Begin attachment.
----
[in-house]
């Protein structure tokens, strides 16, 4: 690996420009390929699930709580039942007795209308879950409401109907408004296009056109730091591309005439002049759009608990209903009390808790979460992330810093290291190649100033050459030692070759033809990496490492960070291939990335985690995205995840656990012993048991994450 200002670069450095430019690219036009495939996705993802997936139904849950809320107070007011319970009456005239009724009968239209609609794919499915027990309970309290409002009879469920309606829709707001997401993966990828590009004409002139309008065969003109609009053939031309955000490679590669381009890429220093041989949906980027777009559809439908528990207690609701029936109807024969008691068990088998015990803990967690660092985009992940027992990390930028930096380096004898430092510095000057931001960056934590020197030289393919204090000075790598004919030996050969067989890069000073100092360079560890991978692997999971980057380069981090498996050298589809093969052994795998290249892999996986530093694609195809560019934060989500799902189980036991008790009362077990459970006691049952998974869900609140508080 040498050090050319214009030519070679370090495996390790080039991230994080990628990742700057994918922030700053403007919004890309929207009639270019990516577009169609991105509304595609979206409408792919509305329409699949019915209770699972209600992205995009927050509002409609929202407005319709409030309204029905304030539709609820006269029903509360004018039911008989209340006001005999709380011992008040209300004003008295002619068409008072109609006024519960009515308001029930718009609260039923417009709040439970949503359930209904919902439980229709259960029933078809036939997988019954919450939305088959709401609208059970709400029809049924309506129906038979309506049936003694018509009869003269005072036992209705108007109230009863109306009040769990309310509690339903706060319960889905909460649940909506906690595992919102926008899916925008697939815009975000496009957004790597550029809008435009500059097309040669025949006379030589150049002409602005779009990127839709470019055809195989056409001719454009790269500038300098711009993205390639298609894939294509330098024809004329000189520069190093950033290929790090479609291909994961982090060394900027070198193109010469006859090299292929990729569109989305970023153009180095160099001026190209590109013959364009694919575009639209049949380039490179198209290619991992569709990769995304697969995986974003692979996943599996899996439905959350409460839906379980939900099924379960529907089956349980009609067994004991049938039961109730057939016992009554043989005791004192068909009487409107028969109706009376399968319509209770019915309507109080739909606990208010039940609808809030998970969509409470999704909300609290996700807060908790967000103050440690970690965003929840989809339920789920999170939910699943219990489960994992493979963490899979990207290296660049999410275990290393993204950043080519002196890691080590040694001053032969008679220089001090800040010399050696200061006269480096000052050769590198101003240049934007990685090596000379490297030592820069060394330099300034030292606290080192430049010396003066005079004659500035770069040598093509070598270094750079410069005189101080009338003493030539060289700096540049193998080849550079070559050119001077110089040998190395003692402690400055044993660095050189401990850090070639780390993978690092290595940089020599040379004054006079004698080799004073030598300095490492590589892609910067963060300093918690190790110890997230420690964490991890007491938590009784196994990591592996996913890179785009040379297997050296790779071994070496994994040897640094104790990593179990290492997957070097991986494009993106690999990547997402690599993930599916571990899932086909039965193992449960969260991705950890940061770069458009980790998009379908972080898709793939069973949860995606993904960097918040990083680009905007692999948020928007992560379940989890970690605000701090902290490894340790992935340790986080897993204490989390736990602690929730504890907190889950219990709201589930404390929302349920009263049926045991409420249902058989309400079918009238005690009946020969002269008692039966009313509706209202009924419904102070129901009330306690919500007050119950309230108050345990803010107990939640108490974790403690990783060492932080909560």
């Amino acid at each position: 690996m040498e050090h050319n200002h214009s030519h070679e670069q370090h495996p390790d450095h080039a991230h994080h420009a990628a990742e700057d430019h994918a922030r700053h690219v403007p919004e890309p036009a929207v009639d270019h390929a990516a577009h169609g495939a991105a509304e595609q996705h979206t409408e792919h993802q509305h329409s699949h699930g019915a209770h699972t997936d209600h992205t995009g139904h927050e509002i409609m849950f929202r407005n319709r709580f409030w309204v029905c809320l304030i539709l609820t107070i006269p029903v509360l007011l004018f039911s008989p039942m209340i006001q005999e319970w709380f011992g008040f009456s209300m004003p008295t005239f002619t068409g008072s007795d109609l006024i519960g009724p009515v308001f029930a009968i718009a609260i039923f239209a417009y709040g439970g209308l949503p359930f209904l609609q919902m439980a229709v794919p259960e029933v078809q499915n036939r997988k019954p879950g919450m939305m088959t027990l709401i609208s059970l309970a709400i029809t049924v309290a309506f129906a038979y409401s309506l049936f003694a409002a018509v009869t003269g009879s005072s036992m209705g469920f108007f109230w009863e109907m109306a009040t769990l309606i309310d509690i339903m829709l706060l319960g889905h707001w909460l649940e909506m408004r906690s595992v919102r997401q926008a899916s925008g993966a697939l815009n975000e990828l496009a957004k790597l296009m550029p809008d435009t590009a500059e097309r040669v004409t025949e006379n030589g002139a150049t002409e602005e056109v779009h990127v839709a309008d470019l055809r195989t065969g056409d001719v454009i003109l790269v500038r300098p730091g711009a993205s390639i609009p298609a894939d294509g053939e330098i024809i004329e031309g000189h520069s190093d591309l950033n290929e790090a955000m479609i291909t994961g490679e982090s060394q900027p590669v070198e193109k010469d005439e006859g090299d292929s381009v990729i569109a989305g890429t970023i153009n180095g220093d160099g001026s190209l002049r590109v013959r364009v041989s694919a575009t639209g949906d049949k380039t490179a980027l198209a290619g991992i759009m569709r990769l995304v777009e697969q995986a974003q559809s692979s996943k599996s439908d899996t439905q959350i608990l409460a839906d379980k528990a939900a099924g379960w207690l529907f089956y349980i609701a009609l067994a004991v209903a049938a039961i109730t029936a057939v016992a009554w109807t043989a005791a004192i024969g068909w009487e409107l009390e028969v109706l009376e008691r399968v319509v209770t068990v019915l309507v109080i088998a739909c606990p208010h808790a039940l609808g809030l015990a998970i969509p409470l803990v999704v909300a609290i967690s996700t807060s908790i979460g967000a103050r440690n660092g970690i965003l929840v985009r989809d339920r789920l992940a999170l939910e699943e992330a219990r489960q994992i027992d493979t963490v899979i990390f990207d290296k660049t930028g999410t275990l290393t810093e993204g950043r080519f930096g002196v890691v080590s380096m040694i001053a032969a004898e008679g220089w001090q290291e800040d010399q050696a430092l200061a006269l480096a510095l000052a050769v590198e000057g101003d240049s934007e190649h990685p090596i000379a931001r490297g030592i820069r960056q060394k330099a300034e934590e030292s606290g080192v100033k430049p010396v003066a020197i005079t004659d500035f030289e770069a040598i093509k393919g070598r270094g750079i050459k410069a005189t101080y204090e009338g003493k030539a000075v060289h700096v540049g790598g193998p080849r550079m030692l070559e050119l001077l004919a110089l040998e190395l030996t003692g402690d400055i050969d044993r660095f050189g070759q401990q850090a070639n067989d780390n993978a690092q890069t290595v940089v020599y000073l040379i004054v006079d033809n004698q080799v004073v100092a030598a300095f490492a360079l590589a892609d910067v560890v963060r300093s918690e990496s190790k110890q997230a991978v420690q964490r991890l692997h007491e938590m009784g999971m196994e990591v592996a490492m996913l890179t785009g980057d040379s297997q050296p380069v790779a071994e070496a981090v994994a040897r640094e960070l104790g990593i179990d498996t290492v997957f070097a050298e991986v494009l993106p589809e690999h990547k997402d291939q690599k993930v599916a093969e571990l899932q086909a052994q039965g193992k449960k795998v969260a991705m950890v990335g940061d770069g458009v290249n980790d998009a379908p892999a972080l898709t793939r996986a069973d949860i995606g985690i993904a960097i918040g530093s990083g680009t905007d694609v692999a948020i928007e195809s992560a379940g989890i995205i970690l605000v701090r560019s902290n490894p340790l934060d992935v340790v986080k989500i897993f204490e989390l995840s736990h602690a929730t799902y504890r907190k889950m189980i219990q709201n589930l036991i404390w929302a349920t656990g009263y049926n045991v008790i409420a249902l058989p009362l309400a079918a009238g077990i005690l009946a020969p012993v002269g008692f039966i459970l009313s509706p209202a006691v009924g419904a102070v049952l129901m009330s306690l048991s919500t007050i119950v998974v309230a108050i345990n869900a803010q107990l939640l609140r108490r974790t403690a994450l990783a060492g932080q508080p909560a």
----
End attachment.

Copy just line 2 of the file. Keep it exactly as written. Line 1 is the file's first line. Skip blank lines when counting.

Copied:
């Protein structure tokens, strides 16, 4: 690996420009390929699930709580039942007795209308879950409401109907408004296009056109730091591309005439002049759009608990209903009390808790979460992330810093290291190649100033050459030692070759033809990496490492960070291939990335985690995205995840656990012993048991994450 200002670069450095430019690219036009495939996705993802997936139904849950809320107070007011319970009456005239009724009968239209609609794919499915027990309970309290409002009879469920309606829709707001997401993966990828590009004409002139309008065969003109609009053939031309955000490679590669381009890429220093041989949906980027777009559809439908528990207690609701029936109807024969008691068990088998015990803990967690660092985009992940027992990390930028930096380096004898430092510095000057931001960056934590020197030289393919204090000075790598004919030996050969067989890069000073100092360079560890991978692997999971980057380069981090498996050298589809093969052994795998290249892999996986530093694609195809560019934060989500799902189980036991008790009362077990459970006691049952998974869900609140508080 040498050090050319214009030519070679370090495996390790080039991230994080990628990742700057994918922030700053403007919004890309929207009639270019990516577009169609991105509304595609979206409408792919509305329409699949019915209770699972209600992205995009927050509002409609929202407005319709409030309204029905304030539709609820006269029903509360004018039911008989209340006001005999709380011992008040209300004003008295002619068409008072109609006024519960009515308001029930718009609260039923417009709040439970949503359930209904919902439980229709259960029933078809036939997988019954919450939305088959709401609208059970709400029809049924309506129906038979309506049936003694018509009869003269005072036992209705108007109230009863109306009040769990309310509690339903706060319960889905909460649940909506906690595992919102926008899916925008697939815009975000496009957004790597550029809008435009500059097309040669025949006379030589150049002409602005779009990127839709470019055809195989056409001719454009790269500038300098711009993205390639298609894939294509330098024809004329000189520069190093950033290929790090479609291909994961982090060394900027070198193109010469006859090299292929990729569109989305970023153009180095160099001026190209590109013959364009694919575009639209049949380039490179198209290619991992569709990769995304697969995986974003692979996943599996899996439905959350409460839906379980939900099924379960529907089956349980009609067994004991049938039961109730057939016992009554043989005791004192068909009487409107028969109706009376399968319509209770019915309507109080739909606990208010039940609808809030998970969509409470999704909300609290996700807060908790967000103050440690970690965003929840989809339920789920999170939910699943219990489960994992493979963490899979990207290296660049999410275990290393993204950043080519002196890691080590040694001053032969008679220089001090800040010399050696200061006269480096000052050769590198101003240049934007990685090596000379490297030592820069060394330099300034030292606290080192430049010396003066005079004659500035770069040598093509070598270094750079410069005189101080009338003493030539060289700096540049193998080849550079070559050119001077110089040998190395003692402690400055044993660095050189401990850090070639780390993978690092290595940089020599040379004054006079004698080799004073030598300095490492590589892609910067963060300093918690190790110890997230420690964490991890007491938590009784196994990591592996996913890179785009040379297997050296790779071994070496994994040897640094104790990593179990290492997957070097991986494009993106690999990547997402690599993930599916571990899932086909039965193992449960969260991705950890940061770069458009980790998009379908972080898709793939069973949860995606993904960097918040990083680009905007692999948020928007992560379940989890970690605000701090902290490894340790992935340790986080897993204490989390736990602690929730504890907190889950219990709201589930404390929302349920009263049926045991409420249902058989309400079918009238005690009946020969002269008692039966009313509706209202009924419904102070129901009330306690919500007050119950309230108050345990803010107990939640108490974790403690990783060492932080909560």